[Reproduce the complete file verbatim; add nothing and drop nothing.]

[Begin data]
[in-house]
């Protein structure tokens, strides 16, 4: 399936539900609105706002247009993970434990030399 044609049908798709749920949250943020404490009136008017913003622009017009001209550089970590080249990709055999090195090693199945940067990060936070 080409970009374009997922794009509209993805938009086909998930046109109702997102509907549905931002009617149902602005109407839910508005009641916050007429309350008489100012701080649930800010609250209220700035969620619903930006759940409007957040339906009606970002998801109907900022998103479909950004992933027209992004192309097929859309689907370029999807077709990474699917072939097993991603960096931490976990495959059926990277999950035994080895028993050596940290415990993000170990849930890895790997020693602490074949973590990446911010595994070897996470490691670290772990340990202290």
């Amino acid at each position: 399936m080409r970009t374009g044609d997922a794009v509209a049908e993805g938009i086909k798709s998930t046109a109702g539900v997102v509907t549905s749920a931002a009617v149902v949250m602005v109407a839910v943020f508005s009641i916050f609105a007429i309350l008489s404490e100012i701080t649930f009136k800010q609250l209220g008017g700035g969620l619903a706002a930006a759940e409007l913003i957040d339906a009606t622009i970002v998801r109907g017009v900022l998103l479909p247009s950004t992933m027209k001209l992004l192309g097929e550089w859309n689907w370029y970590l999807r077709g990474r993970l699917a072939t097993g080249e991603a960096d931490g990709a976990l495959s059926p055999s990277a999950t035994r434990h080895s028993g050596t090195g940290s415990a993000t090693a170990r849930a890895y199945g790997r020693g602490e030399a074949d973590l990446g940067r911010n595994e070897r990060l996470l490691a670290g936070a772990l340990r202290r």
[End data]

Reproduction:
[in-house]
């Protein structure tokens, strides 16, 4: 399936539900609105706002247009993970434990030399 044609049908798709749920949250943020404490009136008017913003622009017009001209550089970590080249990709055999090195090693199945940067990060936070 080409970009374009997922794009509209993805938009086909998930046109109702997102509907549905931002009617149902602005109407839910508005009641916050007429309350008489100012701080649930800010609250209220700035969620619903930006759940409007957040339906009606970002998801109907900022998103479909950004992933027209992004192309097929859309689907370029999807077709990474699917072939097993991603960096931490976990495959059926990277999950035994080895028993050596940290415990993000170990849930890895790997020693602490074949973590990446911010595994070897996470490691670290772990340990202290």
């Amino acid at each position: 399936m080409r970009t374009g044609d997922a794009v509209a049908e993805g938009i086909k798709s998930t046109a109702g539900v997102v509907t549905s749920a931002a009617v149902v949250m602005v109407a839910v943020f508005s009641i916050f609105a007429i309350l008489s404490e100012i701080t649930f009136k800010q609250l209220g008017g700035g969620l619903a706002a930006a759940e409007l913003i957040d339906a009606t622009i970002v998801r109907g017009v900022l998103l479909p247009s950004t992933m027209k001209l992004l192309g097929e550089w859309n689907w370029y970590l999807r077709g990474r993970l699917a072939t097993g080249e991603a960096d931490g990709a976990l495959s059926p055999s990277a999950t035994r434990h080895s028993g050596t090195g940290s415990a993000t090693a170990r849930a890895y199945g790997r020693g602490e030399a074949d973590l990446g940067r911010n595994e070897r990060l996470l490691a670290g936070a772990l340990r202290r």